Neuropsychologist Dr. Therese Tönnies served as a human-machine expert for a company in the healthcare field for some time. Together with partners, she founded Qolware GmbH in 2016, to use wearable technology such as smartwatches to recognize emergencies and health changes in seniors and individuals who are chronically ill. During our interview, the native Frenchwoman spoke about talents, mistakes and the advantages and disadvantages of a founder’s daily life.
What motivated you to found a company?
The decision to start something of my own ultimately emerged from the combination of two factors: On one hand, the enthusiasm about working on the subject – I felt and still feel it’s incredibly exciting to see how much untapped potential is offered by the rapid technological developments from the last six to eight years. On the other hand, I’ve always been partial to self-employment. An extremely diverse workday suits me well. And in areas where some feel there’s perhaps too little security, I instead see the opportunity to take control and continually develop.
Speaking of uncertainties
Did you have role models when starting the company?
I don’t have any real role models. I’m not doing all of this to be like some other person, but rather to continually give my best effort. That being said, I still like to talk with people and hear advice from individuals who have experience or relevant expertise to share. In my opinion, it’s also important to talk openly about your own weaknesses and current uncertainties in those kinds of discussions. If you’ve already seen and can do everything, then no one will want to share their own experience with you.
When and where do you have your best ideas?
I usually have ideas about innovative functions or services after spending a few hours thinking way too much about a subject, and then my brain starts to draw its own conclusions. Then something that actually makes sense sometimes comes out of it 😉
Recognizing true potential as a non-techie
Your biggest talent?
My greatest strength is having a very good understanding of technologies as a non-techie and being very good at gauging the potential they might offer to actually help specific groups of people. Those applications are often ones that initially were not planned or envisaged.
That often also means that the latest trends are not necessarily at the top of my list. They can be extremely innovative and technically exciting, but have been developed without the needs of the target group in mind. Technological achievements are only as good as the real value they offer specific users.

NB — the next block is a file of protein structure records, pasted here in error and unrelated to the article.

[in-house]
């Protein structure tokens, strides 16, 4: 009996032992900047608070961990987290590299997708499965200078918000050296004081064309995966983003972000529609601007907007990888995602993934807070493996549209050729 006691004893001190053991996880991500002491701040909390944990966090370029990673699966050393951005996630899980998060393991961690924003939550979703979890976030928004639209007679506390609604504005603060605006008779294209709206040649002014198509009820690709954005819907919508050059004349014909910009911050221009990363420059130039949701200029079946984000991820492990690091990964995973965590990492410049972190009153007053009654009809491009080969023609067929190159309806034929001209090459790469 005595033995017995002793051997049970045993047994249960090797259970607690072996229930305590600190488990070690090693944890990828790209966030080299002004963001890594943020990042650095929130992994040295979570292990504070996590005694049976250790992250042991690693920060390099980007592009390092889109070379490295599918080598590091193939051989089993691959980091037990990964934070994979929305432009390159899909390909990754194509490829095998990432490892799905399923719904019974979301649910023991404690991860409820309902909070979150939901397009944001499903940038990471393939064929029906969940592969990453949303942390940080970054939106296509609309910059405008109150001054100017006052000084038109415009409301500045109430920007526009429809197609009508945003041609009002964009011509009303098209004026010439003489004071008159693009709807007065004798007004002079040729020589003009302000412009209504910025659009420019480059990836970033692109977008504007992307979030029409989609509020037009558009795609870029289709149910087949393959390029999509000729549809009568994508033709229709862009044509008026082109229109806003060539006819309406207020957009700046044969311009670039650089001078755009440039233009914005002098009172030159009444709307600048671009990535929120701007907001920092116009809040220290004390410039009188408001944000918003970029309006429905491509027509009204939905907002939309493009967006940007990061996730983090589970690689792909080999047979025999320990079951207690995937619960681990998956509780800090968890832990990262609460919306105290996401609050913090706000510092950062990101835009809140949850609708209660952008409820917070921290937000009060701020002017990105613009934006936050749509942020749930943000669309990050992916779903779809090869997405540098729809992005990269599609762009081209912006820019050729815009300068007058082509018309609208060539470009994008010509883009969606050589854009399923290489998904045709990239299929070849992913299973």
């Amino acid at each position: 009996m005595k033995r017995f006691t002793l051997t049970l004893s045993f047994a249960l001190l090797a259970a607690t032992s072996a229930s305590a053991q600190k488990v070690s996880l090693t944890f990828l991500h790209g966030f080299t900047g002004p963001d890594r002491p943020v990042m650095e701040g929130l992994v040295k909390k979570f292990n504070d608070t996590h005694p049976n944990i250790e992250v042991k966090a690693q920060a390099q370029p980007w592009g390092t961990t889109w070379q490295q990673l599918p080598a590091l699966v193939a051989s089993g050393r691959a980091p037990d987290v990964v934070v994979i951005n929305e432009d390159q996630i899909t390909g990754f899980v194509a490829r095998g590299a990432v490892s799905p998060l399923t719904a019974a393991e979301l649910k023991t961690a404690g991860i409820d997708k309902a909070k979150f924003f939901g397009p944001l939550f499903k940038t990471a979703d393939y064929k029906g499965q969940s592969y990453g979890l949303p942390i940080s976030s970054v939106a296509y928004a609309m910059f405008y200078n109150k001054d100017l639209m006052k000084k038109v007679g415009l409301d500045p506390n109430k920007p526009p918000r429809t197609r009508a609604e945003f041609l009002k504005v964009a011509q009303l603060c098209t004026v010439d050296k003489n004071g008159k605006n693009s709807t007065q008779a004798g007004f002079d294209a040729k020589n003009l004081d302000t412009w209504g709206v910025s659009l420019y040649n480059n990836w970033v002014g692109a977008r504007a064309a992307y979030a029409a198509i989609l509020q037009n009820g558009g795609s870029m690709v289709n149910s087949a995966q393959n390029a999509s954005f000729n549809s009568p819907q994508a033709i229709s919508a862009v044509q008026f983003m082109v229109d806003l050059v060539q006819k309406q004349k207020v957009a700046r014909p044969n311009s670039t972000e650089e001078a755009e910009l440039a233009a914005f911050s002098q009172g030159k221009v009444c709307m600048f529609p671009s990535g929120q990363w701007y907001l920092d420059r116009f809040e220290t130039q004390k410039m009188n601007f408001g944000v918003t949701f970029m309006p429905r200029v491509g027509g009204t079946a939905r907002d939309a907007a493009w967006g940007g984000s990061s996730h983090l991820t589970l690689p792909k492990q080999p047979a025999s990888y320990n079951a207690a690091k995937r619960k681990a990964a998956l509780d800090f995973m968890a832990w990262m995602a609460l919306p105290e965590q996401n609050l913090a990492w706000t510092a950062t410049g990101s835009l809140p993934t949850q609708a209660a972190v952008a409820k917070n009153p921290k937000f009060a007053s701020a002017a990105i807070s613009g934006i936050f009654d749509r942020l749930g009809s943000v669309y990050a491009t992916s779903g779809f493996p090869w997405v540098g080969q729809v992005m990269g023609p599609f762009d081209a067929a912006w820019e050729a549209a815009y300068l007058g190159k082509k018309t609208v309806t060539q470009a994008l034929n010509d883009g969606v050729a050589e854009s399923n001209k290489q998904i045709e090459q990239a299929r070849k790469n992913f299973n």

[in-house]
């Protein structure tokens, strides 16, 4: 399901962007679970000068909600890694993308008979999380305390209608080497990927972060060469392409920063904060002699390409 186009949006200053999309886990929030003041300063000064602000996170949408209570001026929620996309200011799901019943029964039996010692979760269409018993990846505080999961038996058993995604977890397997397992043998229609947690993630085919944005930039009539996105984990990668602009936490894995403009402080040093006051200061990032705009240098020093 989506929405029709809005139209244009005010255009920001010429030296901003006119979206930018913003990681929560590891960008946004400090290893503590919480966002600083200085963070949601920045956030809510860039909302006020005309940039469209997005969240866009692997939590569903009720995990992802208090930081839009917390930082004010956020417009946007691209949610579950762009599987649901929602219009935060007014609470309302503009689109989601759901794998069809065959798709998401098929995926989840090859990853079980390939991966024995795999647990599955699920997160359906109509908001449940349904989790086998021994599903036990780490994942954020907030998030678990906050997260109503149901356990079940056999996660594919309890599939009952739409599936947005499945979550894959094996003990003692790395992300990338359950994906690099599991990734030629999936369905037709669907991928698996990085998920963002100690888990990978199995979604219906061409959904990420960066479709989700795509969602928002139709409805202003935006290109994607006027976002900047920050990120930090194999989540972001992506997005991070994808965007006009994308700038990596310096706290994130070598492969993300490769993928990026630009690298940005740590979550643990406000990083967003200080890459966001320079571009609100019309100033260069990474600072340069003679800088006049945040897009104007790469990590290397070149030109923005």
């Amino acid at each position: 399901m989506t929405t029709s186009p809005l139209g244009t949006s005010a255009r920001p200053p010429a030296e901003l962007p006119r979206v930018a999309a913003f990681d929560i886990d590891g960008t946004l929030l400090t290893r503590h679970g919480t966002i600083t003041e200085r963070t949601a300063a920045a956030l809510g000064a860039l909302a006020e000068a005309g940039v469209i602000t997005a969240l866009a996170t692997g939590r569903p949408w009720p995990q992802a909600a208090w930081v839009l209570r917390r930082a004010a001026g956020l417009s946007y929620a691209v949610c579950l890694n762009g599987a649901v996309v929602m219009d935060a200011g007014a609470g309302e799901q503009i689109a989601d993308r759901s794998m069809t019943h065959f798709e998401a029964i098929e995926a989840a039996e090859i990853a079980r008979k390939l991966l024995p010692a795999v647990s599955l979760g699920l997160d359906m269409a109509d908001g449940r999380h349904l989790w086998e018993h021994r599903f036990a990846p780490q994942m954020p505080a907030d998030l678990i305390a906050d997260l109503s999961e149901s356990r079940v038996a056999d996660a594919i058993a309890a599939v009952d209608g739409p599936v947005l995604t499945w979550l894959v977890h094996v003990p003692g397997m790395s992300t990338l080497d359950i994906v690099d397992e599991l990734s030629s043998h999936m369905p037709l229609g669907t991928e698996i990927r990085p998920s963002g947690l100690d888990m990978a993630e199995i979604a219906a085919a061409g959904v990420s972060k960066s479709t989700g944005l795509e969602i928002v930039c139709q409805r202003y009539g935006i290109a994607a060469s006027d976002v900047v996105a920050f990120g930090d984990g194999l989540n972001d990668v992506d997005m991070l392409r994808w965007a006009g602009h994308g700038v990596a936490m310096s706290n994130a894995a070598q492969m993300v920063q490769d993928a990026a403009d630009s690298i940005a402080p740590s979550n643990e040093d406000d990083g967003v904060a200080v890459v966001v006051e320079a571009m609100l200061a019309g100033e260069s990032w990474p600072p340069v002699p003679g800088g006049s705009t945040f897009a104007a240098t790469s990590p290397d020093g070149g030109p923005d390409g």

The biggest mistake you’ve ever made?
Although I know that working in a startup doesn’t suit everyone, I was definitely not consistent enough in one case. Now I check ahead of time to see if employees are suitable for working in our startup or whether a structured daily schedule with less responsibility is more important for them. In the end, I’ve learned to recognize certain signals early on and to be much more consistent in making decisions that bring the company forward.
Your secret networking weapon?
If I want to talk to specific individuals at an event, I always explain why I’ve approached them and why I think a discussion could be interesting for both of us. It then quickly becomes evident whether I’m talking to the right person or not.
The three most offensive prejudices you’ve encountered in everyday startup life?
I can’t think of much on the spot.
The power of a PhD
Was being a female founder an advantage or disadvantage for you?
Let me comment on this recurring theme first of all 🙂 Fundamentally, male and female founders aren’t really different. Both belong to the creative, risk-taking and try-it-out-yourself species and that is also largely lived out in the startup community.
I spent several years in the industry myself. In certain situations, I noticed as a woman, and also being very young, that I was not always taken as seriously from the beginning. I probably had to prove myself a little bit more than would have been the case for men who were just as young. Interestingly enough, having a doctor title made a considerable difference, which I find somewhat sad.
Something I’ve noticed in general about male founders is that they act more confident and less fazed than female founders. In a venture that in itself is uncertain and unpredictable in many aspects, that’s part of an attitude that I’ve consciously taught myself over the past few years. I would advise every male and female founder – totally regardless of gender – to do the same.
What’s on top of your desk at the moment?
Because I’m sitting in the train to Frankfurt at the moment, the only thing on my temporary desk is my laptop, my phone and of course a big cup of coffee!
Where’s your next vacation destination?
I’m almost always spontaneous when planning and going on vacation. As a founder, you have to really focus on what’s happening at that moment during the first stages and putting operations on hold for two or three weeks simply doesn’t work. On the other hand, we also have the freedom to spontaneously take a few days off during the week if there’s nothing pressing to take care of. I’ve been taking a lot of short trips to somewhere in Europe lately and will probably go to Croatia in the coming weeks – together with my two co-founders, one of whom is originally from there.
What have you always wanted to say to Munich residents?
Munich is super, both for working and for living. I especially love the central location where you are never too far away from anything. Take advantage of that!